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Bush: Economy on track to recovery

President George W. Bush said Friday  he believes steps taken by his administration have "laid the groundwork for a return to economic growth and job creation."
/ Source: The Associated Press

President George W. Bush said Friday that while the current economic crisis has sent shock waves around the world, he believes steps taken by his administration have "laid the groundwork for a return to economic growth and job creation" early in the administration of President-elect Barack Obama.

"The American economy has consistently proven its strength and resilience" Bush wrote in his final economic report to the nation.

He said this resilience has continued despite multiple blows to the economy.

Bush's statement came at the beginning of the annual report of the White House Council of Economic Advisers.

Those advisers predicted "a strong economic recovery early in the term of the next administration."

Bush said that a combination of factors rose to "threaten the entire financial system and generated a shock so large that its effects have been felt throughout the global economy."

"Under ordinary circumstances, it would be preferable to allow the free market to take its course and correct over time," he said. But, Bush added, the potential financial damage to households and businesses was so severe that "unprecedented government response was the only responsible policy option."

Resilient economy
"A measure of stability has returned to the financial system," Bush said.

He warned that "temporary government programs" established to deal with the crisis "must remain temporary and be unwound in an orderly manner as soon as conditions warrant."

In the underlying economic report, Bush's economic advisers said that while the economy had in fact proven itself " remarkably resilient" over Bush's two-term presidency, there is a "risk that recent events may overshadow the many positive developments of the past eight years."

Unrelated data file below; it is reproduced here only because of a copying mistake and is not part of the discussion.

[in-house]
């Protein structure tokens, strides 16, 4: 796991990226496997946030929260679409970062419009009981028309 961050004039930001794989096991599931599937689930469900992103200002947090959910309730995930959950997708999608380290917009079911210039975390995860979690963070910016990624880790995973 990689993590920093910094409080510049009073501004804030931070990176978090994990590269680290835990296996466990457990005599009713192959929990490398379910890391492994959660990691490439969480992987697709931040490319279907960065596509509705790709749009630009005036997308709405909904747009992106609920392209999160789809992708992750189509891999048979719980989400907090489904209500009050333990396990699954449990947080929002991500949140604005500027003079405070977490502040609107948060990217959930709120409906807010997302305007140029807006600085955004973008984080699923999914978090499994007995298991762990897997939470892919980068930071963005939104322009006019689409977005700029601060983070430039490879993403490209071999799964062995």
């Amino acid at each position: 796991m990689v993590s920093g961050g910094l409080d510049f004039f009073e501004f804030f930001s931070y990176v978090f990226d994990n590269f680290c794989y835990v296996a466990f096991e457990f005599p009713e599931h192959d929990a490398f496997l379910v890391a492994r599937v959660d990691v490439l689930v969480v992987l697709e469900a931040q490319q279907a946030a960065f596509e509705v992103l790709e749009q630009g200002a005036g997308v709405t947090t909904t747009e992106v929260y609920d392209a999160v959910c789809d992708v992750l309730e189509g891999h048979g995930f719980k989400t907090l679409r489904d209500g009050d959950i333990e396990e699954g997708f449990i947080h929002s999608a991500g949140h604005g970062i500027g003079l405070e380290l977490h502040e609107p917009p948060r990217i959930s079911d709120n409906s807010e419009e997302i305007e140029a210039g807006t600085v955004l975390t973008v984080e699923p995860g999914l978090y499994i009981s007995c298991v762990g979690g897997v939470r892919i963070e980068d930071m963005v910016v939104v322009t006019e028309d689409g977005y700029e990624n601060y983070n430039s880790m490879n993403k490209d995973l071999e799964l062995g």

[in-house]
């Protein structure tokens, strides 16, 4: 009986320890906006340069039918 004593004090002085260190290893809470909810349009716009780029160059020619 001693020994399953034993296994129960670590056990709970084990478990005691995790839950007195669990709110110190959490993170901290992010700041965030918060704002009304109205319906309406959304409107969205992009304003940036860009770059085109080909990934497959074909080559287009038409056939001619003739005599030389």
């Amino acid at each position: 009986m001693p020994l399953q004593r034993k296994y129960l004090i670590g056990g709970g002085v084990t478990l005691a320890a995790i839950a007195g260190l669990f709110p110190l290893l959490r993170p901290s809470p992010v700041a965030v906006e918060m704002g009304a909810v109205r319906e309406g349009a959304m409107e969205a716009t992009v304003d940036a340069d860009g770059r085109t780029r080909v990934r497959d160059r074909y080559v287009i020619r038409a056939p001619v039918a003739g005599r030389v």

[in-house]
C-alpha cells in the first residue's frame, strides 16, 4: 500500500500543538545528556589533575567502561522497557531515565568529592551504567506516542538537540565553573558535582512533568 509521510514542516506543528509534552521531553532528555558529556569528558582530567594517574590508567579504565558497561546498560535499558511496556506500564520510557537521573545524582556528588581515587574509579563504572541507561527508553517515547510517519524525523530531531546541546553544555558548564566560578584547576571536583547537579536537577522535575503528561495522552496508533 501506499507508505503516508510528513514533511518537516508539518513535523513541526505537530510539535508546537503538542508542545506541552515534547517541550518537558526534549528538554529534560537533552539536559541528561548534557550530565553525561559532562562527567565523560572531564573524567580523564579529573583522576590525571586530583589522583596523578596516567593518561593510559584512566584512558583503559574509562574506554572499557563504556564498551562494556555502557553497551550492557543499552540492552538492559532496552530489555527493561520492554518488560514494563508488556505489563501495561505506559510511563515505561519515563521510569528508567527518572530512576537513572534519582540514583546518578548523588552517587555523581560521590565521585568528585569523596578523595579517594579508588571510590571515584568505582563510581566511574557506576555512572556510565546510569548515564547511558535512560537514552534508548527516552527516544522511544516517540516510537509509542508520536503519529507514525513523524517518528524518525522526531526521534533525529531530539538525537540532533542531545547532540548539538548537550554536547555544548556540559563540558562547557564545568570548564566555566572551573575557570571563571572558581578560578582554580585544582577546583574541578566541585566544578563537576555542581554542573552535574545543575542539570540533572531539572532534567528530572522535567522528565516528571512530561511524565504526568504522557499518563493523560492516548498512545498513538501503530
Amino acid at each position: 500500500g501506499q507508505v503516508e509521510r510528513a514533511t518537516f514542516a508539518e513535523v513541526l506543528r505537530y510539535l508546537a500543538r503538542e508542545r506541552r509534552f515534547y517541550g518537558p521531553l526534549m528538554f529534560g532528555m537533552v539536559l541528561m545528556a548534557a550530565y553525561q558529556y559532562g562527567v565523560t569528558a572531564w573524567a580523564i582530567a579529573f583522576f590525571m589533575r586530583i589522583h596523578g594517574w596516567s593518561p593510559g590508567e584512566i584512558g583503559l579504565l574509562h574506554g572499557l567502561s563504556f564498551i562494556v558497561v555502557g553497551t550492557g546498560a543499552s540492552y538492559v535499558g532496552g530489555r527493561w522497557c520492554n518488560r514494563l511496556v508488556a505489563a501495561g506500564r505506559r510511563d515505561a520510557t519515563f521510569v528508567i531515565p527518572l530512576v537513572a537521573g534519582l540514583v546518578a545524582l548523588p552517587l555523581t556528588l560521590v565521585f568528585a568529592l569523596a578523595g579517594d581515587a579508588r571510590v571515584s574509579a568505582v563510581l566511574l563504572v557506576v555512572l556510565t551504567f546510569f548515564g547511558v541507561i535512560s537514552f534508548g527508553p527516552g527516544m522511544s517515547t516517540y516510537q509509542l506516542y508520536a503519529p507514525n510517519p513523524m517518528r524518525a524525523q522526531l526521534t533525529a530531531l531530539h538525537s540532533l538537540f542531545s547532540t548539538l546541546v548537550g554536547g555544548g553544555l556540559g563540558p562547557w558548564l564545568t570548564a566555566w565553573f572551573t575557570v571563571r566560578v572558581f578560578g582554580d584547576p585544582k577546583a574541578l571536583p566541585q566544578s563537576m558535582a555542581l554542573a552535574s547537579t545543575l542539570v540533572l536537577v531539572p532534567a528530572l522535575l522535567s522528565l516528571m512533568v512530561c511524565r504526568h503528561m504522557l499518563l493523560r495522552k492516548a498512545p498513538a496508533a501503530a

The advisers suggested that the economic downturn, reflected in the half-percentage-point contraction in the gross domestic product in the final quarter of 2008, will likely continue in the first half of 2009. The White House panel noted that "most market forecasts" suggested a recovery beginning in the second half of 2009 "that will gain momentum in 2010 and beyond."

Looking ahead, the president's economic advisers said the global financial crisis presents several remaining challenges for the U.S. government: the need to modernize financial regulation, unwind temporary programs, and develop a long-term solution for dealing with mortgage giants Fannie Mae and Freddie Mac, now essentially under control of the government.

And Bush's advisers didn't miss an opportunity to put in a final political plug for the president's unfinished agenda, just five days before he leaves office.

"There remains considerable opportunity to strengthen our economic position by eliminating the uncertainty surrounding tax relief that is scheduled to expire."

It was a pitch to make permanent the Bush tax cuts that expire at the end of next year.